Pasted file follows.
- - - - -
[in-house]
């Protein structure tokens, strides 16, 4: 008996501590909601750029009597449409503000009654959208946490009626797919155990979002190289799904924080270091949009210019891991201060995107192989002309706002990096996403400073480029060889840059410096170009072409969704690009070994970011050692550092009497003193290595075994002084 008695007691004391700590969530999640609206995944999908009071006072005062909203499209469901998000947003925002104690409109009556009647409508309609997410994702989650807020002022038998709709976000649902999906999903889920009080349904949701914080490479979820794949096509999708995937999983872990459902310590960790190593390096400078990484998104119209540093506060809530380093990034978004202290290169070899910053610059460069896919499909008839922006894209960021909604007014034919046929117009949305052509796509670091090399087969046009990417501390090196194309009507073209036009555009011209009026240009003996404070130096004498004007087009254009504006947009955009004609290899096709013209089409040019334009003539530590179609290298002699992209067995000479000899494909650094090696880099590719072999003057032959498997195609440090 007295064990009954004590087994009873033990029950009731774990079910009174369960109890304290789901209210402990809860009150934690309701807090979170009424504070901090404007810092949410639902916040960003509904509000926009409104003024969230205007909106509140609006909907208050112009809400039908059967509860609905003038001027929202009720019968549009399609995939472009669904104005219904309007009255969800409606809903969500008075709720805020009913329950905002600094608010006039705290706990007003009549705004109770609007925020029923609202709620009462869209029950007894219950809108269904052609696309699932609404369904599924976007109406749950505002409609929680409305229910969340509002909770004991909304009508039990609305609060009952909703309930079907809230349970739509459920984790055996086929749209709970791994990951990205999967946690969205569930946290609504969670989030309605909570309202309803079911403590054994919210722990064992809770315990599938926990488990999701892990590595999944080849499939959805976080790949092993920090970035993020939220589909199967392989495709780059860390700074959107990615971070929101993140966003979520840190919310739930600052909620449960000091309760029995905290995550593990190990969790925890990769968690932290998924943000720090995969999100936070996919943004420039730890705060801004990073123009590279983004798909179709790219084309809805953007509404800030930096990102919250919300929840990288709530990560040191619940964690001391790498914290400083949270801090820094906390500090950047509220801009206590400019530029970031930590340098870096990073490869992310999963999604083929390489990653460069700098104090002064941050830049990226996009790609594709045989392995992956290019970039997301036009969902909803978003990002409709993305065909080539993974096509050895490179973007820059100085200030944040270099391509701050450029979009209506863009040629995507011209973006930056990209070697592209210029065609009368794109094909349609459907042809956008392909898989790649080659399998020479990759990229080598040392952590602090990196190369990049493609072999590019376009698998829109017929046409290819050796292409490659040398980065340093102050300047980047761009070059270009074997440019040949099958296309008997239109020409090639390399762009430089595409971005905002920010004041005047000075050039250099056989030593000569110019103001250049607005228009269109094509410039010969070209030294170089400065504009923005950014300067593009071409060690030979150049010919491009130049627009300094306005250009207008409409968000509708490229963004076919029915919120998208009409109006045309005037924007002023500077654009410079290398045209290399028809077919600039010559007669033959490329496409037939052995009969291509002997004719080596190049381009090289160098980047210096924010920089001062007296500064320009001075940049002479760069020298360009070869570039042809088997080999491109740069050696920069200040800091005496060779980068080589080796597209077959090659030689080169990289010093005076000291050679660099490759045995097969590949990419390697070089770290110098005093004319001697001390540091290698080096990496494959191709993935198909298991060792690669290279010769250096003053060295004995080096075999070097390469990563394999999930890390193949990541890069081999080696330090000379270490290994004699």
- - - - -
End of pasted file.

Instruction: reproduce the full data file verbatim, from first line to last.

[in-house]
């Protein structure tokens, strides 16, 4: 008996501590909601750029009597449409503000009654959208946490009626797919155990979002190289799904924080270091949009210019891991201060995107192989002309706002990096996403400073480029060889840059410096170009072409969704690009070994970011050692550092009497003193290595075994002084 008695007691004391700590969530999640609206995944999908009071006072005062909203499209469901998000947003925002104690409109009556009647409508309609997410994702989650807020002022038998709709976000649902999906999903889920009080349904949701914080490479979820794949096509999708995937999983872990459902310590960790190593390096400078990484998104119209540093506060809530380093990034978004202290290169070899910053610059460069896919499909008839922006894209960021909604007014034919046929117009949305052509796509670091090399087969046009990417501390090196194309009507073209036009555009011209009026240009003996404070130096004498004007087009254009504006947009955009004609290899096709013209089409040019334009003539530590179609290298002699992209067995000479000899494909650094090696880099590719072999003057032959498997195609440090 007295064990009954004590087994009873033990029950009731774990079910009174369960109890304290789901209210402990809860009150934690309701807090979170009424504070901090404007810092949410639902916040960003509904509000926009409104003024969230205007909106509140609006909907208050112009809400039908059967509860609905003038001027929202009720019968549009399609995939472009669904104005219904309007009255969800409606809903969500008075709720805020009913329950905002600094608010006039705290706990007003009549705004109770609007925020029923609202709620009462869209029950007894219950809108269904052609696309699932609404369904599924976007109406749950505002409609929680409305229910969340509002909770004991909304009508039990609305609060009952909703309930079907809230349970739509459920984790055996086929749209709970791994990951990205999967946690969205569930946290609504969670989030309605909570309202309803079911403590054994919210722990064992809770315990599938926990488990999701892990590595999944080849499939959805976080790949092993920090970035993020939220589909199967392989495709780059860390700074959107990615971070929101993140966003979520840190919310739930600052909620449960000091309760029995905290995550593990190990969790925890990769968690932290998924943000720090995969999100936070996919943004420039730890705060801004990073123009590279983004798909179709790219084309809805953007509404800030930096990102919250919300929840990288709530990560040191619940964690001391790498914290400083949270801090820094906390500090950047509220801009206590400019530029970031930590340098870096990073490869992310999963999604083929390489990653460069700098104090002064941050830049990226996009790609594709045989392995992956290019970039997301036009969902909803978003990002409709993305065909080539993974096509050895490179973007820059100085200030944040270099391509701050450029979009209506863009040629995507011209973006930056990209070697592209210029065609009368794109094909349609459907042809956008392909898989790649080659399998020479990759990229080598040392952590602090990196190369990049493609072999590019376009698998829109017929046409290819050796292409490659040398980065340093102050300047980047761009070059270009074997440019040949099958296309008997239109020409090639390399762009430089595409971005905002920010004041005047000075050039250099056989030593000569110019103001250049607005228009269109094509410039010969070209030294170089400065504009923005950014300067593009071409060690030979150049010919491009130049627009300094306005250009207008409409968000509708490229963004076919029915919120998208009409109006045309005037924007002023500077654009410079290398045209290399028809077919600039010559007669033959490329496409037939052995009969291509002997004719080596190049381009090289160098980047210096924010920089001062007296500064320009001075940049002479760069020298360009070869570039042809088997080999491109740069050696920069200040800091005496060779980068080589080796597209077959090659030689080169990289010093005076000291050679660099490759045995097969590949990419390697070089770290110098005093004319001697001390540091290698080096990496494959191709993935198909298991060792690669290279010769250096003053060295004995080096075999070097390469990563394999999930890390193949990541890069081999080696330090000379270490290994004699």